Pete’s Peek | George Romero’s modern vampire classic Martin is reborn


George A Romero is legendary because of his Living Dead films, but this is his best ever. Too disturbing, bleak and personal to have been a hit at the time of its release in 1976, it is now considered a modern horror classic.

John Amplas plays Martin, a confused teenager who thinks he is an 84-year-old vampire. His grand-uncle Cuda, who believes a family curse is responsible for Martin being the reincarnation of Nosferatu, a Transylvanian vampire, reinforces this.

Cuda takes the lad in, but warns Martin that if he tries to harm anyone, he will be destroyed. But the elderly Cuda’s old world attempts to rid Martin of his malediction (crosses, garlic, a trip to church) merely irritate the boy, a strictly modern sexual psycho who uses razor blades to drain the blood from his female victims.


This new DVD release from Arrow Video is a dream come true as it includes the Italian-version of the film, Wampyr, a totally-different edit which excels because of the heart-pounding soundtrack by Goblin – the wizards behind director Dario Argento’s film scores.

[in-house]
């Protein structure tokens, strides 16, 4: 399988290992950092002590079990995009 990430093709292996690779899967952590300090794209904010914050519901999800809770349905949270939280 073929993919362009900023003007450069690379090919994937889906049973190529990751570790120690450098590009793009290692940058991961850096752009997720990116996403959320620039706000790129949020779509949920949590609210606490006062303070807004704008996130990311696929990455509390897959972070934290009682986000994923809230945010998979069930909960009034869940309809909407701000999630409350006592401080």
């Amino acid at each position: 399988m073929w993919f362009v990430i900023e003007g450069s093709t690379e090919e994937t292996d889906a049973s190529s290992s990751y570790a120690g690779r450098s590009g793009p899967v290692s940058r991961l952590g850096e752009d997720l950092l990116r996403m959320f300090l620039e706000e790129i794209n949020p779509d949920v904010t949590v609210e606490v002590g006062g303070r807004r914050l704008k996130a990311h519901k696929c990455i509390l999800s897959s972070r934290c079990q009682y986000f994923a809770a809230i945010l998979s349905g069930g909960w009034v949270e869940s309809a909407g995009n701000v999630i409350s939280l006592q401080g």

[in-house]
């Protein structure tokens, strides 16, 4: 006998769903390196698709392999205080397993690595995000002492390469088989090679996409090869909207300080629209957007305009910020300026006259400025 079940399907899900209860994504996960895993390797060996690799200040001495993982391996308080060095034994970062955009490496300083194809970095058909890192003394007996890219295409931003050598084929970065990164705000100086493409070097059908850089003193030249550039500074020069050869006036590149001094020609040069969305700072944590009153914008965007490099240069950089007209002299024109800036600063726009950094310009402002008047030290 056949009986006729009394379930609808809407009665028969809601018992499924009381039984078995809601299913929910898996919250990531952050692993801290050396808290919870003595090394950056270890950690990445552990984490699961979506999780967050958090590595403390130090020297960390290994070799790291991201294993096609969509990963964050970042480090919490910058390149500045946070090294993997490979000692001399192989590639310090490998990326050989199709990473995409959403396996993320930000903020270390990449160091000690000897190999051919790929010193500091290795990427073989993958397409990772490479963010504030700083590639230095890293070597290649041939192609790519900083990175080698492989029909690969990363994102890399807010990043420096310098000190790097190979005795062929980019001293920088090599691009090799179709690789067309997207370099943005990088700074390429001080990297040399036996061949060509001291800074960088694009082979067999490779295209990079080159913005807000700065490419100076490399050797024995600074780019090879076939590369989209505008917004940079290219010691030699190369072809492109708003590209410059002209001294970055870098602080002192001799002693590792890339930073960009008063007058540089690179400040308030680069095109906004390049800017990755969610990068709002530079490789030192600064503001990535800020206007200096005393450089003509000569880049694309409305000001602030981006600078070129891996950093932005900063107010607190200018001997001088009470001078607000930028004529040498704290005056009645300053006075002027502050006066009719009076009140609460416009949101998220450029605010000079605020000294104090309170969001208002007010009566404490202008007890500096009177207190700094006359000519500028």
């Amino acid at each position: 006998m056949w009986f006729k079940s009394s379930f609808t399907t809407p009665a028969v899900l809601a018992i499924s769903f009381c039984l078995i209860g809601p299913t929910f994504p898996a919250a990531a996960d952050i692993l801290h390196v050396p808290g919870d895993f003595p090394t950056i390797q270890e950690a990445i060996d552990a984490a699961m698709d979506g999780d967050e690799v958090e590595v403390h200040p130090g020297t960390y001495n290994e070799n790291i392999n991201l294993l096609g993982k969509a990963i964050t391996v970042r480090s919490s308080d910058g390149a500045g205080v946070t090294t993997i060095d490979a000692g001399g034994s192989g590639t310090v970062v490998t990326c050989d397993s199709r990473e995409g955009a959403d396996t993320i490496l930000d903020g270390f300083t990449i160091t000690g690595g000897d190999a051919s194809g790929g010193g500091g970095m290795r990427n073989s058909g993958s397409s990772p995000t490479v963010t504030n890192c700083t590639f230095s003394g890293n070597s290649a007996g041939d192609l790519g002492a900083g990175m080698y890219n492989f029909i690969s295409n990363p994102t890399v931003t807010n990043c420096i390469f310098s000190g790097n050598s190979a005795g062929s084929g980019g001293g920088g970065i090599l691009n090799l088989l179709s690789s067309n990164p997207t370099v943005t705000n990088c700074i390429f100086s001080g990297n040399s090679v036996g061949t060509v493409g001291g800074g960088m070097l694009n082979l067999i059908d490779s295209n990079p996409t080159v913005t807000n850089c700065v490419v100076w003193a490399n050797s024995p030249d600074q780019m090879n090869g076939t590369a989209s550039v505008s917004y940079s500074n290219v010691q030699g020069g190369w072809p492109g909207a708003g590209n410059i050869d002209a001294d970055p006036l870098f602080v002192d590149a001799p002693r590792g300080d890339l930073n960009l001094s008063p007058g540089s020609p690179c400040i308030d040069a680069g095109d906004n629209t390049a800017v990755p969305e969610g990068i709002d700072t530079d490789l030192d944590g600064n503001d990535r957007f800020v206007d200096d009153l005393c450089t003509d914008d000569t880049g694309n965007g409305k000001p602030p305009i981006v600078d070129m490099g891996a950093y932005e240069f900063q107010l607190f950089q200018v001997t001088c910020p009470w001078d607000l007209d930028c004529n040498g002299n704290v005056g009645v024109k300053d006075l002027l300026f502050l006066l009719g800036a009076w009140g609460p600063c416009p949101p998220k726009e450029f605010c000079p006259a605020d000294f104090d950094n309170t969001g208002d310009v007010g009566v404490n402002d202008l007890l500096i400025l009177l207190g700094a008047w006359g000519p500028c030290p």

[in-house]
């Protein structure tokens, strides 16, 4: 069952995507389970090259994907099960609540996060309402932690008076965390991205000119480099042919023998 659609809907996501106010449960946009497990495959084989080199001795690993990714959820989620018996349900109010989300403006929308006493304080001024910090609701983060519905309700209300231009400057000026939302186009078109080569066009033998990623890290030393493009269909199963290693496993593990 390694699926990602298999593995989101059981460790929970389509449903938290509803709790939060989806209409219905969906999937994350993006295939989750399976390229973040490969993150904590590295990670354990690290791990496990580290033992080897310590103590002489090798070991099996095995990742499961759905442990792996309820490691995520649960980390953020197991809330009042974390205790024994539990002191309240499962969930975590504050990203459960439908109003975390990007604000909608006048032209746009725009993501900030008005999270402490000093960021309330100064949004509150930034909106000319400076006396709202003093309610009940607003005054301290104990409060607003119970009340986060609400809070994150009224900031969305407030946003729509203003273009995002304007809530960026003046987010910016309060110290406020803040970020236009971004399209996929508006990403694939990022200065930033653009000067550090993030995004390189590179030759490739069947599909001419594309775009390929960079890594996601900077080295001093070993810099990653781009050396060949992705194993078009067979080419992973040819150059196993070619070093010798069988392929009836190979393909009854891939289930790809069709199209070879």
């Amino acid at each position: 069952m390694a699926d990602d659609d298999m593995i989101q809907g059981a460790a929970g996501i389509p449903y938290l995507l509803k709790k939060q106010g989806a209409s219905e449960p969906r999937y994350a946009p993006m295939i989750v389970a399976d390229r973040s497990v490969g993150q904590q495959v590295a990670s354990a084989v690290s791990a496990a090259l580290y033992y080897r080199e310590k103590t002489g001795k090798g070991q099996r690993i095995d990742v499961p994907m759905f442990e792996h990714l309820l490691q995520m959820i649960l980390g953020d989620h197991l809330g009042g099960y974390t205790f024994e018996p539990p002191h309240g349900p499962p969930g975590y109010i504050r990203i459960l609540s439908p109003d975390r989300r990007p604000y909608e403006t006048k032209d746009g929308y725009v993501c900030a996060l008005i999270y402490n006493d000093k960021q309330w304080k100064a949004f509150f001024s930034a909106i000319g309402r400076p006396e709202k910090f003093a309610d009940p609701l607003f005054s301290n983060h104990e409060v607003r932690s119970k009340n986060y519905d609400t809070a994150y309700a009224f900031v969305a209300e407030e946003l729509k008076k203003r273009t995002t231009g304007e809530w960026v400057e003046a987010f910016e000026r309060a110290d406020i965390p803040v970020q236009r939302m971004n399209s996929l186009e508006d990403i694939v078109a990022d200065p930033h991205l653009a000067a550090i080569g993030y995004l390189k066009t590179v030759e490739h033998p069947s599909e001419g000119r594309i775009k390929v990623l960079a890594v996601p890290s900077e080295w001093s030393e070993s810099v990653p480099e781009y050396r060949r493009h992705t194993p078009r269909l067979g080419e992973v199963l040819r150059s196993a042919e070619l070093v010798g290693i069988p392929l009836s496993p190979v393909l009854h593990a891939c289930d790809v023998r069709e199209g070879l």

The English-language version begins with a ferocious account of Martin’s bloodlust in a railway compartment. But this happens mid-way in the Italian version, where the Goblin score makes this scene a standout. Also memorable is a scene set in a swish modernist 1970s house where Martin plays cat and mouse with his victims.

Rough and ready around the edges, Romero’s inventive hand-held camerawork, naturalistic lighting and creative editing give Martin a truly experimental look, quite an achievement considering its low budget.

A true original, Martin was also first to present the vampire as a supernatural being who lives among humans, and who also has human problems like finding love, a job and meaning in the modern world. Maybe today’s hit shows True Blood and The Vampire Diaries wouldn’t exist without the likes of Martin.

The special features also include ‘Making Martin: A Recounting’; Documentary on George A. Romero; TV and radio spots; original theatrical trailer; photo gallery; four sleeve art options; double sided poster; exclusive collector’s booklet; six original poster art postcards. What more could you ask for?

Released 28 June


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